Carotid Stiffness Indicates Risk of Ischemic Stroke and TIA in Patients With Internal Carotid Artery Stenosis
The SMART Study
Background and Purpose— Patients with a carotid artery stenosis, including those with an asymptomatic or moderate stenosis, have a considerable risk of ischemic stroke. Identification of risk factors for cerebrovascular disease in these patients may improve risk profiling and guide new treatment strategies. We cross-sectionally investigated whether carotid stiffness is associated with previous ischemic stroke or transient ischemic attack (TIA) in patients with a carotid artery stenosis of at least 50%.
Methods— Patients were selected from the Second Manifestations of ARTerial disease (SMART) study, a cohort study among patients with manifest vascular disease or vascular risk factors. Arterial stiffness, measured as change in lumen diameter of the common carotid arteries during the cardiac cycle, forms part of the vascular screening performed at baseline. The first 420 participants with a stenosis of minimally 50% in at least 1 of the internal carotid arteries measured by duplex scanning were included in this study. Logistic regression analysis was used to determine the relation between arterial stiffness and previous ischemic stroke or TIA.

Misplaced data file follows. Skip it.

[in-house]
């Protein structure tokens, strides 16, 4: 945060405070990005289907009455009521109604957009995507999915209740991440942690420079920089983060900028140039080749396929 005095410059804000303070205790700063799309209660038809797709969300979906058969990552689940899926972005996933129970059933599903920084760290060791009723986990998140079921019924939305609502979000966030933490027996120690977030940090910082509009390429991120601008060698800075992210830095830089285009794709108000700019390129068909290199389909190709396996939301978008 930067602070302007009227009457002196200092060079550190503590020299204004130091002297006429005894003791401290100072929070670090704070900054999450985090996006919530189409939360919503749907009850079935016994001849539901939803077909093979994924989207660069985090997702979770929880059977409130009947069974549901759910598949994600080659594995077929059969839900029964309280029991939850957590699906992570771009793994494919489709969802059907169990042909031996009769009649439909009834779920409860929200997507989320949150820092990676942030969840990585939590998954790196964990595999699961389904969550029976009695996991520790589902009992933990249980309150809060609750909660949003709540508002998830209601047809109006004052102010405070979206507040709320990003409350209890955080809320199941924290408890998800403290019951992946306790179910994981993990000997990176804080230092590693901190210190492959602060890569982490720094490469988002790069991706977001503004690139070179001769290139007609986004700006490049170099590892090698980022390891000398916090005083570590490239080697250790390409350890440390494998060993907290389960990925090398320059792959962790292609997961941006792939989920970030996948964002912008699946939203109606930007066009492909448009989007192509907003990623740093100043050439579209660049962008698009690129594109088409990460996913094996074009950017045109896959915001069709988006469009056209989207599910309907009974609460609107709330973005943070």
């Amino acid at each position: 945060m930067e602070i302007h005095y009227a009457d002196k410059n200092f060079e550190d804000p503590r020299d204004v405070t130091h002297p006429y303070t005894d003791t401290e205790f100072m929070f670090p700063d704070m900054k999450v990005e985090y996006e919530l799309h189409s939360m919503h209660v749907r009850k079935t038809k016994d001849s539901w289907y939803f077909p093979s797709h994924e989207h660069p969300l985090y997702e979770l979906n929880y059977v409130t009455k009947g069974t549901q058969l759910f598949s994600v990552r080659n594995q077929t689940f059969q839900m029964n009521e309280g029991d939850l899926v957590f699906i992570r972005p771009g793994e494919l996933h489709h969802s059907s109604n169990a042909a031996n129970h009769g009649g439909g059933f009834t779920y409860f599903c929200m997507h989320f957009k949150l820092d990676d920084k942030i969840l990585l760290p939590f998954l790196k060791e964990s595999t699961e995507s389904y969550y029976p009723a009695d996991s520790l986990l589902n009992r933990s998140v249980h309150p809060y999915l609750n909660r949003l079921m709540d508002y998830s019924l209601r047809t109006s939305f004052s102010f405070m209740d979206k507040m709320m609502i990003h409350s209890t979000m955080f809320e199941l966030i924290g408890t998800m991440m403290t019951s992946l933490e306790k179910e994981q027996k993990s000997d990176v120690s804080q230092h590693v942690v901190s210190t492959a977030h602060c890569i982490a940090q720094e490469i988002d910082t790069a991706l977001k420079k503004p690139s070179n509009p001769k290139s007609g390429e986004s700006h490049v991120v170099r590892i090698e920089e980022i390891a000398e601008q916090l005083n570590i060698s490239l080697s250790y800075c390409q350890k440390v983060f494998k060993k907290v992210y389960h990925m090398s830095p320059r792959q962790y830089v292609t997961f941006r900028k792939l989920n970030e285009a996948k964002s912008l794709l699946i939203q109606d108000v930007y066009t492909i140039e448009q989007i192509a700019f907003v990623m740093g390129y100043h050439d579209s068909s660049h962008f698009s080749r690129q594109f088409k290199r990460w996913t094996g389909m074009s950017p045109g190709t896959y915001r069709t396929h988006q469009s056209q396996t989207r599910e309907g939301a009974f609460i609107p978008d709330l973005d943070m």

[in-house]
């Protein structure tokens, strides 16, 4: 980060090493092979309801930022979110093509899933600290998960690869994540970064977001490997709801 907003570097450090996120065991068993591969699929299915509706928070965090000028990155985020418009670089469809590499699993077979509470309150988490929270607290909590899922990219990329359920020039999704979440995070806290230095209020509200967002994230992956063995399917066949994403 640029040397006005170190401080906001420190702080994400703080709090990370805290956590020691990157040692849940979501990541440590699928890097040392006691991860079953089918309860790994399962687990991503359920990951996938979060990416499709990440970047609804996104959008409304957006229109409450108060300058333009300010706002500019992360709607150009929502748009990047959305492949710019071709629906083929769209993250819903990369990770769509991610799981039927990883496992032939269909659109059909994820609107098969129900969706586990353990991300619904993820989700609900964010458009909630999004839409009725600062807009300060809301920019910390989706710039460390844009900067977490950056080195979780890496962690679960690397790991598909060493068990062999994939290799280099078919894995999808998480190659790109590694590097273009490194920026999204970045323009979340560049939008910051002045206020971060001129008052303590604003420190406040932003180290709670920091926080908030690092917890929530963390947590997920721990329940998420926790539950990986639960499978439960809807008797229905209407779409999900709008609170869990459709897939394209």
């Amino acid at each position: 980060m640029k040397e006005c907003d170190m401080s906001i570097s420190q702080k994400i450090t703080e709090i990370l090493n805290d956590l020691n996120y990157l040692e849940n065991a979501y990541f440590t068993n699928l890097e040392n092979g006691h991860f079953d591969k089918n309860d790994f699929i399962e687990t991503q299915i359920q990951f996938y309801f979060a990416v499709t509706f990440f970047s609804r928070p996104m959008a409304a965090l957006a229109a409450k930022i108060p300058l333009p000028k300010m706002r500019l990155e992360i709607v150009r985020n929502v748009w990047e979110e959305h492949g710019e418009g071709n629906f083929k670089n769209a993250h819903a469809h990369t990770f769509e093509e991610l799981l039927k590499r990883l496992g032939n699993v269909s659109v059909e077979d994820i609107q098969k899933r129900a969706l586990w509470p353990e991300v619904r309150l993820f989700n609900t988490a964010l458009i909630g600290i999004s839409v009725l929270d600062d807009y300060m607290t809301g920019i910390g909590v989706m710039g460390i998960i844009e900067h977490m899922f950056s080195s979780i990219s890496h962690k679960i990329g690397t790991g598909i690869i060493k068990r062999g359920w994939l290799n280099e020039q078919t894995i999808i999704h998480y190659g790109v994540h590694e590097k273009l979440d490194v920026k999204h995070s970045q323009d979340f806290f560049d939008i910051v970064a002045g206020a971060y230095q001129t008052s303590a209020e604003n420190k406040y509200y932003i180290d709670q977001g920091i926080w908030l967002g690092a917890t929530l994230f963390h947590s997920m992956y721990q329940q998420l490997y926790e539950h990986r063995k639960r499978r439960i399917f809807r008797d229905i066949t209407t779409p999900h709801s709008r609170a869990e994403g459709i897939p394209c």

Results— The risk of ischemic stroke or TIA in the highest quartile (stiffest arteries) relative to the lowest quartile was 2.1 (95% CI, 1.1 to 4.1). These findings were adjusted for age, sex, systolic blood pressure, minimal diameter of the carotid artery, and degree of carotid artery stenosis.
Conclusion— In patients with a ≥50% carotid artery stenosis, increased common carotid stiffness is associated with previous ischemic stroke and TIA. Measurement of carotid stiffness may improve selection of high-risk patients eligible for carotid endarterectomy and may guide new treatment strategies.
- Received April 22, 2004.
- Revision received June 3, 2004.
- Accepted July 16, 2004.